Reporting exercised 83(b) non-statutory stock options

At this time, Gusto only supports Non-statutory stock options (NSOs). Use the information below to learn how to report them through Gusto.

What are 83(b) options?

The 83(b) election is a provision under the Internal Revenue Code (IRC) which gives an employee, or startup founder, the option to pay taxes on the total fair market value of restricted stock at the time of granting.

The 83(b) election applies to equity that's subject to vesting, and it alerts the Internal Revenue Service (IRS) to tax the elector for the ownership at the time of granting, rather than at the time of stock vesting.

Reporting non-statutory stock options

Non-statutory stock options, also known as non-qualified stock options, that were exercised need to be reported on the W-2 (Box 12 code V), and taxes need to be paid on the options. This total amount needs to be entered into Gusto one time.

Keep in mind: It’s up to you to determine what value to enter for taxation. If it's a stock grant, the entire amount is taxable. If it's a stock option that was exercised, the difference between the fair market value and the strike price is taxable. We recommend speaking with a CPA or tax advisor who can help determine the appropriate amount to enter in Gusto.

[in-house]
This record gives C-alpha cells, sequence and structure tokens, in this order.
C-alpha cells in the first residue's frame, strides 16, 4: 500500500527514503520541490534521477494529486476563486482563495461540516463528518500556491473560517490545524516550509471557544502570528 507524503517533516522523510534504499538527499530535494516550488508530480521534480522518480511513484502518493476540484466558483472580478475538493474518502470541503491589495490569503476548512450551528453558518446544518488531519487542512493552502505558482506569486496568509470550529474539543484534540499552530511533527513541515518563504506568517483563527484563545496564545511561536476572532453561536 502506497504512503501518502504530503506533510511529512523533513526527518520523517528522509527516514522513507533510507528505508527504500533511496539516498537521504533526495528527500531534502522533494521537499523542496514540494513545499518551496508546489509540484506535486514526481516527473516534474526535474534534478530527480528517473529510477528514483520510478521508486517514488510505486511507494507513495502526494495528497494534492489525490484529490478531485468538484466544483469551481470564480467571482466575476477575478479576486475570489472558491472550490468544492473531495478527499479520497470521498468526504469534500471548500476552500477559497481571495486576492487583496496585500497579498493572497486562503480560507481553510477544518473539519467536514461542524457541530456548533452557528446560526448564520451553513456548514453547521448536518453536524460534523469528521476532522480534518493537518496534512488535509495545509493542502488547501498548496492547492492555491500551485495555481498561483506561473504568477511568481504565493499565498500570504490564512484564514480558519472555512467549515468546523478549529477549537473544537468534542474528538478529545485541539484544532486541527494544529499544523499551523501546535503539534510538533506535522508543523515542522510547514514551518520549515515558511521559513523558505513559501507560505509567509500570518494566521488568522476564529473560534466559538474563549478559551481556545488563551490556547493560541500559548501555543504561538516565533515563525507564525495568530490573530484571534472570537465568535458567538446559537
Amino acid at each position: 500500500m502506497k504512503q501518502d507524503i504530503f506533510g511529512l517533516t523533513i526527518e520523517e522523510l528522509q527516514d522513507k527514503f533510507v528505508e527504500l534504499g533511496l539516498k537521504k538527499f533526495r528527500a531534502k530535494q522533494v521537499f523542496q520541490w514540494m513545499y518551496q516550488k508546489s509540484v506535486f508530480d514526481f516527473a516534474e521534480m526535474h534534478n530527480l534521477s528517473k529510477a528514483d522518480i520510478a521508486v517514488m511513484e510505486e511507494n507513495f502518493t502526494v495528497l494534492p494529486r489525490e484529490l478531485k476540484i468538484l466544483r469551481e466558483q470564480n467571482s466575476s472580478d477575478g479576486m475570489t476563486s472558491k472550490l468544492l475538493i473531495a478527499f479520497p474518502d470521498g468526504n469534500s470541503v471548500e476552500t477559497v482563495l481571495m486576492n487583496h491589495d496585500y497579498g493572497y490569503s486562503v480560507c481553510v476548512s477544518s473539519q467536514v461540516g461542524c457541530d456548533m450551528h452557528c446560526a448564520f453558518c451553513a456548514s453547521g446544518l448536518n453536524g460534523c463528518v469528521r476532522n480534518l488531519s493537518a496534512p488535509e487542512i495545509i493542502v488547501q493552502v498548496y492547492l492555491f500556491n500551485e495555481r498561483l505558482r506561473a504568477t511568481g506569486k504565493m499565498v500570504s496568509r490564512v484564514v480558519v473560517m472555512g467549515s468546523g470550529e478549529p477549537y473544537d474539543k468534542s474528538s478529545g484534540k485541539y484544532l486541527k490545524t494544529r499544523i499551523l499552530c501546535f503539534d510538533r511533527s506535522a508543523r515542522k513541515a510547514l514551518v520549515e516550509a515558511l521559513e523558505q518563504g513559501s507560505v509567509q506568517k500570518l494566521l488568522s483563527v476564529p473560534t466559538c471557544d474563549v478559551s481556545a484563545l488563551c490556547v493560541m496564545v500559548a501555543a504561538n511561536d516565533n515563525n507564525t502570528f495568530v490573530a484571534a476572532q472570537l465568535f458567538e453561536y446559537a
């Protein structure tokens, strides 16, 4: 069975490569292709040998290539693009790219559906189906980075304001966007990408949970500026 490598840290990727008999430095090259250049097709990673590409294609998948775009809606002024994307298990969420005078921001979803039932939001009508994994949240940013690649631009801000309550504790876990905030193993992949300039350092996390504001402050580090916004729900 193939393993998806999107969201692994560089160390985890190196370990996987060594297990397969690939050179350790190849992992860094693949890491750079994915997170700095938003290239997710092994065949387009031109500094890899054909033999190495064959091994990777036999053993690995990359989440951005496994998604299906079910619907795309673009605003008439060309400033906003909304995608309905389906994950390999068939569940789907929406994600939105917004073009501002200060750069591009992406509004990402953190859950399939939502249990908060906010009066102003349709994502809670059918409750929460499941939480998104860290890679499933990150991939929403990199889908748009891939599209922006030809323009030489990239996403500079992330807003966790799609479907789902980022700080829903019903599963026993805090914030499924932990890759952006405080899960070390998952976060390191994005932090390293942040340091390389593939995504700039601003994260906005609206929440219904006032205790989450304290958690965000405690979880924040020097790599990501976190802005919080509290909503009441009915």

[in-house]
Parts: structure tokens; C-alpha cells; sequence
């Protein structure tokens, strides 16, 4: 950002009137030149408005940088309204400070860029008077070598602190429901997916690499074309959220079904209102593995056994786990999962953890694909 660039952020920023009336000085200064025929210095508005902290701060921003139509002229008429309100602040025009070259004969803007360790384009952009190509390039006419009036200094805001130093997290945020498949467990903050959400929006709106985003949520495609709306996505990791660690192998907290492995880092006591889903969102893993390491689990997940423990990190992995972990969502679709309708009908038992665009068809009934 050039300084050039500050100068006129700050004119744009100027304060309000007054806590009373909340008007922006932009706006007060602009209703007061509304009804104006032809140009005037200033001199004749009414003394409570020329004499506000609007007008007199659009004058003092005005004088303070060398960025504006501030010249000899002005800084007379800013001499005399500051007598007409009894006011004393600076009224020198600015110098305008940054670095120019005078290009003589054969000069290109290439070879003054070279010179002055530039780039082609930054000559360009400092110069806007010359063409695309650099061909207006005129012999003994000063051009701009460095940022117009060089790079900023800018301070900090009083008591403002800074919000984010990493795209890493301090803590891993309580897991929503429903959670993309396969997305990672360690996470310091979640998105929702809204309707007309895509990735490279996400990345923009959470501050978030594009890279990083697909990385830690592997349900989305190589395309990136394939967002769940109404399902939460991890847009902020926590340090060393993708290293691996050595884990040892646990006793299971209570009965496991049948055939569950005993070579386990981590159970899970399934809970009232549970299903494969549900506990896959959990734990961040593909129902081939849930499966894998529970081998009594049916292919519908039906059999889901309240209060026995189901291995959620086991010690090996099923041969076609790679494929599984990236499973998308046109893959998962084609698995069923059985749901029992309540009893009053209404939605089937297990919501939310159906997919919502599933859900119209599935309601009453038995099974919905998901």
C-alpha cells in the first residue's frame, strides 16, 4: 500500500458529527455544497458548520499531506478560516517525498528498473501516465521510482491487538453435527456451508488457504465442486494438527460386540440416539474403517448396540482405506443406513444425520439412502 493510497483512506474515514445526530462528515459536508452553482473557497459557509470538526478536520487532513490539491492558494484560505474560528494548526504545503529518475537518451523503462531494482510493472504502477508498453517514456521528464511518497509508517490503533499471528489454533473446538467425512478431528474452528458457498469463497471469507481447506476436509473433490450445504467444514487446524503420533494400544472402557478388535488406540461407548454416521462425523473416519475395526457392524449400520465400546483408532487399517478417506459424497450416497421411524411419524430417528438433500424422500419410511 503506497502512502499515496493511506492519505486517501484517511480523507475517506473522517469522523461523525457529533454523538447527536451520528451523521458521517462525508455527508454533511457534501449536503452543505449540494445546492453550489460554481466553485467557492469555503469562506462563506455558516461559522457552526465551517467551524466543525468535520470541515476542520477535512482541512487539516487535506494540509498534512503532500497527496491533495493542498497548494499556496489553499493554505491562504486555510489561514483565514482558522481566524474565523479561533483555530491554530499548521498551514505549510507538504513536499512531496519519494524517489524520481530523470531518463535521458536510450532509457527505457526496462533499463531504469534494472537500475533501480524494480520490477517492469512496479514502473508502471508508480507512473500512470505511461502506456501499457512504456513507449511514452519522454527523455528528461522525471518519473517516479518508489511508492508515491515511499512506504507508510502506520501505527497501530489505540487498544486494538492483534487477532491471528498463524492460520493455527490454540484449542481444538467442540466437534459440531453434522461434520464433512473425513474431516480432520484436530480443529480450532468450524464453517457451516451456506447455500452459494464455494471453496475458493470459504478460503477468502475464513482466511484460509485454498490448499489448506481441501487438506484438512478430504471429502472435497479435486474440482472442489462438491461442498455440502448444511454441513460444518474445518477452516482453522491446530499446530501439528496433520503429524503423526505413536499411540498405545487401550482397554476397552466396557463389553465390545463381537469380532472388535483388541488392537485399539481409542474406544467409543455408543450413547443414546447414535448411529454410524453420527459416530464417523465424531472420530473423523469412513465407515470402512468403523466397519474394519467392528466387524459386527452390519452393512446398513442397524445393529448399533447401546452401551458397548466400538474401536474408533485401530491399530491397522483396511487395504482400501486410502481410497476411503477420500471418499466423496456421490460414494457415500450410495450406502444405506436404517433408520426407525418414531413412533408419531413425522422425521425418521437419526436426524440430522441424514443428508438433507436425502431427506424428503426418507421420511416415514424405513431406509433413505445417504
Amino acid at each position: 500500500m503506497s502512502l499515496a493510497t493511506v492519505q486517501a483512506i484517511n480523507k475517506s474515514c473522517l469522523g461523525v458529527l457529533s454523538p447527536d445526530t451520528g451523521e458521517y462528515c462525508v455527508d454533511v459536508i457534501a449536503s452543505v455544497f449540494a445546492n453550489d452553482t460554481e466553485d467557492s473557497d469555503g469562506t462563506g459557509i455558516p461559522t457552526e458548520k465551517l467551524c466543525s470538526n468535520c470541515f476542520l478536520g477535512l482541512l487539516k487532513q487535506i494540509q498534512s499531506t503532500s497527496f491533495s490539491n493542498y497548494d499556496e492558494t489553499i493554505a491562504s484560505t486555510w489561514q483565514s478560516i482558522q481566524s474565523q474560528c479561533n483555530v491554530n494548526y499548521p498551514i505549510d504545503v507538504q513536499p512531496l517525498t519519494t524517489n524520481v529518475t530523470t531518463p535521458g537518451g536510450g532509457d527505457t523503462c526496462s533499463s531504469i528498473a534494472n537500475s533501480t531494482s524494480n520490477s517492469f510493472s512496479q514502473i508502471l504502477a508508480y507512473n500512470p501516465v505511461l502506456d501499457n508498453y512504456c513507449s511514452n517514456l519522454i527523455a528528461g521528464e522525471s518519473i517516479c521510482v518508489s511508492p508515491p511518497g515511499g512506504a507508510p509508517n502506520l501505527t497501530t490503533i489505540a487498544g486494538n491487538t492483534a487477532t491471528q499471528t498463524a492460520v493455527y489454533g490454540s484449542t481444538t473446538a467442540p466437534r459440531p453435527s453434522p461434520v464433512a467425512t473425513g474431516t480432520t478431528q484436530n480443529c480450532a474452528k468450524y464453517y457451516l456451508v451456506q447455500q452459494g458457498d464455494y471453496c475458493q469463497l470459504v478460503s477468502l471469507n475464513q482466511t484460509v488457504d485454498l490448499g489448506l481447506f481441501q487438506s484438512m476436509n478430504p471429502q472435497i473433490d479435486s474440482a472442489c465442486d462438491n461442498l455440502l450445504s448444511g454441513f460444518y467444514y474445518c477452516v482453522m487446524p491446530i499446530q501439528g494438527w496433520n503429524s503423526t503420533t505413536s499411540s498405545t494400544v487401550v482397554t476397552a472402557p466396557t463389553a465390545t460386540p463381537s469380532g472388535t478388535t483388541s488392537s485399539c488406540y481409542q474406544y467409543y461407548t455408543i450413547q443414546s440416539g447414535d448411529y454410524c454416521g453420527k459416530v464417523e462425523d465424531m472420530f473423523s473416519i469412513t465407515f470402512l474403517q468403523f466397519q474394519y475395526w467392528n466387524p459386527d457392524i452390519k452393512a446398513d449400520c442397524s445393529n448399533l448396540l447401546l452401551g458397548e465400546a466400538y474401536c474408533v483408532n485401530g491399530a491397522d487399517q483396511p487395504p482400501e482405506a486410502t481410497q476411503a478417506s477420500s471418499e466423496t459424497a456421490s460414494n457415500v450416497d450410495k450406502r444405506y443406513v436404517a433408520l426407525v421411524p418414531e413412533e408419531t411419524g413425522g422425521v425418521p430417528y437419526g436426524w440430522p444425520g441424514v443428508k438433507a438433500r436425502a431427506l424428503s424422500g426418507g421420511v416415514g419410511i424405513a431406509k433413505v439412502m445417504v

Preferred method of reporting: Report the stock options benefit with a regular payroll

  1. Set up an Other (taxable) benefit for the employee. 
    • Name it "Stock Options" or something similar for reporting purposes.
  2. Enter the taxable value of the stock as the Company Contribution.
  3. Set the Employee Deduction to $0.
  4. Run a Regular Payroll with this benefit active. 
    • Make sure the employee is earning enough in this payroll to cover the taxes for the stock. If there aren’t enough funds to cover the taxes or no more regular payroll to run in the year, you can use the alternative method below.
  5. Once the payroll has been run, remove the benefit from the employee’s profile so it isn't applied to any other payrolls.

Alternative method: Report the stock options as gross earnings with an off-cycle, check payroll

If your employee doesn't have enough funds to pay the taxes all at once, or there are no more regular payrolls to run in the year, you can run an off-cycle, check payroll and collect the taxes from the employee later. 

Keep in mind: In this scenario, you the employer are paying for the tax amount, and proceeding is at your own discretion. 

  1. Enter the stock amount as gross wages in an off-cycle payroll.
  2. Set the payment method to check.
  3. Run the payroll and do not write a check.
  4. To recoup any taxes you fronted on behalf of the employee, add a post-tax deduction on the employee's next payroll(s) for the tax amount.
    • Make sure to communicate the upcoming deduction(s) with the employee to ensure it won't be a surprise.